On the DOE’s loan guarantee program we fit into that. We think we’re the perfect technology for that category. We fit innovative energy efficiency. We’re clean. We can use the existing infrastructure. I can go on and on on how we fit into those programs. Everything we’ve looked at to date says that those programs can potentially lower the cost to capital. So everybody is looking at those programs. So we’ve got a little bit of good news, bad news there. We certainly expect to get approval. We’re submitting the Connecticut projects and in California there are multiple projects being submitted in California for both loan guarantee, and there’s also a CHP grant that DOE has put forth.

But the good news, bad news is that everybody wants to get lower cost to capital. The perception is there is a lower cost to capital so we have to wait for everybody to get these applications in and we have to wait for the government. You know we’re thanking them for putting the programs together, but we have to wait for them to finish the rules and to get the process moving and then to handle the number of submissions. So our conclusion is we’re racing forward without loan guarantee. We are going into the loan guarantee and we expect to get all these projects closed. If we end up in loan guarantee, it’ll just take a little bit longer.

Operator

Your next question comes from Sanjay Shrestha - Lazard Capital Markets.

Sanjay Shrestha - Lazard Capital Markets

A couple of quick question. First one on the California, I think there is now once again the Self-Generation Incentive Program is going to get re-instituted sometime, beginning of next year. Wondering if you guys could talk about that a bit and what are you seeing in the project pipeline in that part of your key market?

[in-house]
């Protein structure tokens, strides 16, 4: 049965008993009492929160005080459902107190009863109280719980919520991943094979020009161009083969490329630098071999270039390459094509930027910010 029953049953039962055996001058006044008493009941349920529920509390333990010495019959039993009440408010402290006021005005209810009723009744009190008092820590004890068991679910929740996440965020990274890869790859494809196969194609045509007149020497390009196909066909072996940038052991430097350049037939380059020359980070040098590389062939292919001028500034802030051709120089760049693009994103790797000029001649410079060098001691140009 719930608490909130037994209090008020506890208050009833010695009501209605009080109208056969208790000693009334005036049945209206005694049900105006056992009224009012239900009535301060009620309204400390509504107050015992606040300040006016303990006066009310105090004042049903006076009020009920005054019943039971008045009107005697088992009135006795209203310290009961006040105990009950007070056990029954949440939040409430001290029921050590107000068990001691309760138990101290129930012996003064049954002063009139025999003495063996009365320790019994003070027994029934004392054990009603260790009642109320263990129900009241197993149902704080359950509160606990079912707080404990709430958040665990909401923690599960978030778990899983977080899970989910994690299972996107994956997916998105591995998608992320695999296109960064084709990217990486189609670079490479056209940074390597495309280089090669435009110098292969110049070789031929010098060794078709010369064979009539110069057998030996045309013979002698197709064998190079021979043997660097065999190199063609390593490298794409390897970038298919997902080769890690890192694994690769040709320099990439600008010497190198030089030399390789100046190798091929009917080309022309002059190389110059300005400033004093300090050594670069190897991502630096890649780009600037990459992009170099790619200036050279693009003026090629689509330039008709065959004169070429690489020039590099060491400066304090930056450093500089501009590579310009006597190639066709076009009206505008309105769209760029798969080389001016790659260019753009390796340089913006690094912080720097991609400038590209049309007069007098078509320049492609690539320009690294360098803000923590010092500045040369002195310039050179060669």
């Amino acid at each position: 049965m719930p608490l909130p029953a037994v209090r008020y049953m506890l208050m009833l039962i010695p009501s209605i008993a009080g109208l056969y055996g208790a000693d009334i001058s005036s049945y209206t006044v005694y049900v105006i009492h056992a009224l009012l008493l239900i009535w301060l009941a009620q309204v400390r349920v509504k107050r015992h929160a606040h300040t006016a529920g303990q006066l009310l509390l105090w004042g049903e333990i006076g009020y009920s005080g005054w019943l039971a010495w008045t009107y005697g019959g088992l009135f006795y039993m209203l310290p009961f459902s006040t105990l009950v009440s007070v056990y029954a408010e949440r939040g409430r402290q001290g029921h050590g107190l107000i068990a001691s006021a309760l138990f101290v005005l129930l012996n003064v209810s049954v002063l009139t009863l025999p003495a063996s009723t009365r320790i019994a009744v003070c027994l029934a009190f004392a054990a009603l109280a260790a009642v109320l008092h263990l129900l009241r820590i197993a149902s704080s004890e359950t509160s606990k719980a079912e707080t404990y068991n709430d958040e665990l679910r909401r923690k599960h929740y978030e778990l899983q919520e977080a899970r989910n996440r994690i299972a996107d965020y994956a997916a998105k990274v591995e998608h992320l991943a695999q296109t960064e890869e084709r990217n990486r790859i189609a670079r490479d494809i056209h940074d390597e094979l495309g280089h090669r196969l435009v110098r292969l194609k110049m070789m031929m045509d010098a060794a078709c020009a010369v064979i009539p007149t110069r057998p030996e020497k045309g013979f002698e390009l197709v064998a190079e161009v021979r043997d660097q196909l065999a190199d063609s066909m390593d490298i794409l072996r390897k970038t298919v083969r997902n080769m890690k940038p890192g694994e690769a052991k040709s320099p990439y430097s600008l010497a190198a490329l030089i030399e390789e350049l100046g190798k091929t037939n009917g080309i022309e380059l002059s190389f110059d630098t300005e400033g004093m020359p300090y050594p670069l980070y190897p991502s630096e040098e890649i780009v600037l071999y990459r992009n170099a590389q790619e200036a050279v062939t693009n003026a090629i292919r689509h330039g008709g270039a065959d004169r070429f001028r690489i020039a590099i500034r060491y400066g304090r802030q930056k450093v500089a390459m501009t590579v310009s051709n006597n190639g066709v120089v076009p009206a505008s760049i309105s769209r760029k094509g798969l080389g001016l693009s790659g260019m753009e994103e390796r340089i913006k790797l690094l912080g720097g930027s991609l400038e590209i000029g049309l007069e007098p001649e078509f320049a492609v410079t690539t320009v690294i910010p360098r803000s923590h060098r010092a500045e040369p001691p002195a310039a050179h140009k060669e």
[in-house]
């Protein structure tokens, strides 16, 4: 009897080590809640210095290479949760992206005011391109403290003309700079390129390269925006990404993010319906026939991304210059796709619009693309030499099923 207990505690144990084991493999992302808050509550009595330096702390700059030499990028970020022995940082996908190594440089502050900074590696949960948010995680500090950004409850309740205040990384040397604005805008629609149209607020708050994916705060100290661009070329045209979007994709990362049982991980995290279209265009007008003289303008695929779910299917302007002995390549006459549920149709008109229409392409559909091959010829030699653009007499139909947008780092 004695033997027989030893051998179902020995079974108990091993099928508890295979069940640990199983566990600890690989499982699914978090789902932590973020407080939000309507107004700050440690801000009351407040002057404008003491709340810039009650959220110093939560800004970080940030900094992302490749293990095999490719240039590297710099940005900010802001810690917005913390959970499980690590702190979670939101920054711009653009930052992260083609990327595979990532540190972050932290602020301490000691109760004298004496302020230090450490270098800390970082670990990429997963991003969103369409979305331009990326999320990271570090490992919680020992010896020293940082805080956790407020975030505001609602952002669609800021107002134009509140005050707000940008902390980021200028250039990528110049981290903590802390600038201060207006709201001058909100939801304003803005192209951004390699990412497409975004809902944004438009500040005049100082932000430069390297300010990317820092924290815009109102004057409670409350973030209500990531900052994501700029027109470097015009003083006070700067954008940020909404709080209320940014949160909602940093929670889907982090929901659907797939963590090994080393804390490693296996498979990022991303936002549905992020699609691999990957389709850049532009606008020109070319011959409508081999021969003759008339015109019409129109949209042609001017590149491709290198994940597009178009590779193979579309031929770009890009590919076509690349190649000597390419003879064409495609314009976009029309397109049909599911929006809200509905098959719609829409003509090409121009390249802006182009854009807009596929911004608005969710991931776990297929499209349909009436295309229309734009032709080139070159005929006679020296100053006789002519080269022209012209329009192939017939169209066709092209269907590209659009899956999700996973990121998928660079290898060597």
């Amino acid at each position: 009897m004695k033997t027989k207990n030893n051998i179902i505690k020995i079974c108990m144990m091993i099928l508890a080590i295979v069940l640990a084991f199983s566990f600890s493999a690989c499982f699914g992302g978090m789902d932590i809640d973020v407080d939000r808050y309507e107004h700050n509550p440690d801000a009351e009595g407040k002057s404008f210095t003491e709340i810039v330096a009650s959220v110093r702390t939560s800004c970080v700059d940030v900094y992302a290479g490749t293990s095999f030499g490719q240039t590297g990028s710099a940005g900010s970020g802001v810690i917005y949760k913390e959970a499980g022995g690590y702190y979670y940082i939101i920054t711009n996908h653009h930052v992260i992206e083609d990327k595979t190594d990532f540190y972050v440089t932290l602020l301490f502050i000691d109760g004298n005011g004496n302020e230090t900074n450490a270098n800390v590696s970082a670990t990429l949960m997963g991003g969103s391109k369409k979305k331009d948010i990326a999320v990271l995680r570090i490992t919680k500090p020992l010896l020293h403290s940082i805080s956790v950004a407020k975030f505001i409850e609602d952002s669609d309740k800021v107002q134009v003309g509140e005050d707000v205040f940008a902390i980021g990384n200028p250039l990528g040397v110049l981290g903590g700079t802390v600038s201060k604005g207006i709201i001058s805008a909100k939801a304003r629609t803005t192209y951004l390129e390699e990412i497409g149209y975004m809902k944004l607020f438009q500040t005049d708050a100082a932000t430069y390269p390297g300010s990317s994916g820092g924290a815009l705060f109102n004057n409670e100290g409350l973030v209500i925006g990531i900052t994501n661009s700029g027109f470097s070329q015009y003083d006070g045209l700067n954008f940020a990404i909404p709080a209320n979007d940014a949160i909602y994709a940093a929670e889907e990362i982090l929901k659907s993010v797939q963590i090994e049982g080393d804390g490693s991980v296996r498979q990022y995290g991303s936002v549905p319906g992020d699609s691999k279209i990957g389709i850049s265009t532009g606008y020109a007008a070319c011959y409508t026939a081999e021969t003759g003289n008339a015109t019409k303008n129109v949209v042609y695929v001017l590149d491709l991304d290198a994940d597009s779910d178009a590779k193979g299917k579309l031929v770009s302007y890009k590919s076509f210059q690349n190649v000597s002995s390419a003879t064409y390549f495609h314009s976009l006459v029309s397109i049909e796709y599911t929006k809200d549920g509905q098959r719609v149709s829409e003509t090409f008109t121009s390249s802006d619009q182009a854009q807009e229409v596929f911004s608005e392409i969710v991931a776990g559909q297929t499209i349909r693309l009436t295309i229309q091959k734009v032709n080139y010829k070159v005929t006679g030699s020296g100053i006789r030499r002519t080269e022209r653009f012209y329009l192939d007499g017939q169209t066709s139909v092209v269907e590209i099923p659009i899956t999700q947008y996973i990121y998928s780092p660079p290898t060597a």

R. Daniel Brdar

Yes. The Self-Generation Incentive Program was already extended a couple of years ago. It looks like it’s going to be extended again. There is actually plenty of funds that are in that program that are available for the projects that we’re working with to pursue. Fortunately it has not been impacted by the budget problems going on out there because that money’s already been appropriated. What we really see is upside of these two feed-in tariffs that are going through the legislature right now, because they really will take the opportunity to take some of these, for example, wastewater treatment facilities that necessarily can’t use all the power they would generate by consuming their own anaerobic digester gaps, and now go ahead with a project and instead sell that excess power out to the utility. So the SGIP program looks like it’s healthy and it’s going to be around for several years. It looks like we’re going to have two new mechanisms with these feed-in tariffs to actually be able to capture some additional projects.